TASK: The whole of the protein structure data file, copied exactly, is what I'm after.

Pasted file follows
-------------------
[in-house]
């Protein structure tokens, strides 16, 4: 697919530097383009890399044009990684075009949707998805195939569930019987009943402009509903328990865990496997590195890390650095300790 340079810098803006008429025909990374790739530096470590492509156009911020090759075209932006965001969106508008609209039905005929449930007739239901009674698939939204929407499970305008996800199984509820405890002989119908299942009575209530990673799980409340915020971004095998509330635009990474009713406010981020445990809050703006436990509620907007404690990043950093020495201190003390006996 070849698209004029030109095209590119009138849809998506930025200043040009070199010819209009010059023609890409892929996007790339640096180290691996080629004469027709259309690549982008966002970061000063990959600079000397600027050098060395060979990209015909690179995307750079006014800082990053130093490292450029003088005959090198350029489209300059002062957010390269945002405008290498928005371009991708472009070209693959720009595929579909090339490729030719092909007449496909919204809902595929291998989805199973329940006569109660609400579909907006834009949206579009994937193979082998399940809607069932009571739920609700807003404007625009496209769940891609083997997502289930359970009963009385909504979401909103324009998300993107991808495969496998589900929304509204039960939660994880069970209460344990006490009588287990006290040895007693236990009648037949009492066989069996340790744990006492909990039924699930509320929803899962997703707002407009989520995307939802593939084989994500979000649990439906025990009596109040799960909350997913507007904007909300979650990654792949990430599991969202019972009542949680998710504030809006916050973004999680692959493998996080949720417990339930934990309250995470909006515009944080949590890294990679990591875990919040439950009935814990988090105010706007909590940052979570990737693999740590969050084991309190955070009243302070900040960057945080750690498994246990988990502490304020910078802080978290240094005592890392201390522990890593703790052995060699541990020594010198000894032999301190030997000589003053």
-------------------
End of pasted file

[in-house]
């Protein structure tokens, strides 16, 4: 697919530097383009890399044009990684075009949707998805195939569930019987009943402009509903328990865990496997590195890390650095300790 340079810098803006008429025909990374790739530096470590492509156009911020090759075209932006965001969106508008609209039905005929449930007739239901009674698939939204929407499970305008996800199984509820405890002989119908299942009575209530990673799980409340915020971004095998509330635009990474009713406010981020445990809050703006436990509620907007404690990043950093020495201190003390006996 070849698209004029030109095209590119009138849809998506930025200043040009070199010819209009010059023609890409892929996007790339640096180290691996080629004469027709259309690549982008966002970061000063990959600079000397600027050098060395060979990209015909690179995307750079006014800082990053130093490292450029003088005959090198350029489209300059002062957010390269945002405008290498928005371009991708472009070209693959720009595929579909090339490729030719092909007449496909919204809902595929291998989805199973329940006569109660609400579909907006834009949206579009994937193979082998399940809607069932009571739920609700807003404007625009496209769940891609083997997502289930359970009963009385909504979401909103324009998300993107991808495969496998589900929304509204039960939660994880069970209460344990006490009588287990006290040895007693236990009648037949009492066989069996340790744990006492909990039924699930509320929803899962997703707002407009989520995307939802593939084989994500979000649990439906025990009596109040799960909350997913507007904007909300979650990654792949990430599991969202019972009542949680998710504030809006916050973004999680692959493998996080949720417990339930934990309250995470909006515009944080949590890294990679990591875990919040439950009935814990988090105010706007909590940052979570990737693999740590969050084991309190955070009243302070900040960057945080750690498994246990988990502490304020910078802080978290240094005592890392201390522990890593703790052995060699541990020594010198000894032999301190030997000589003053």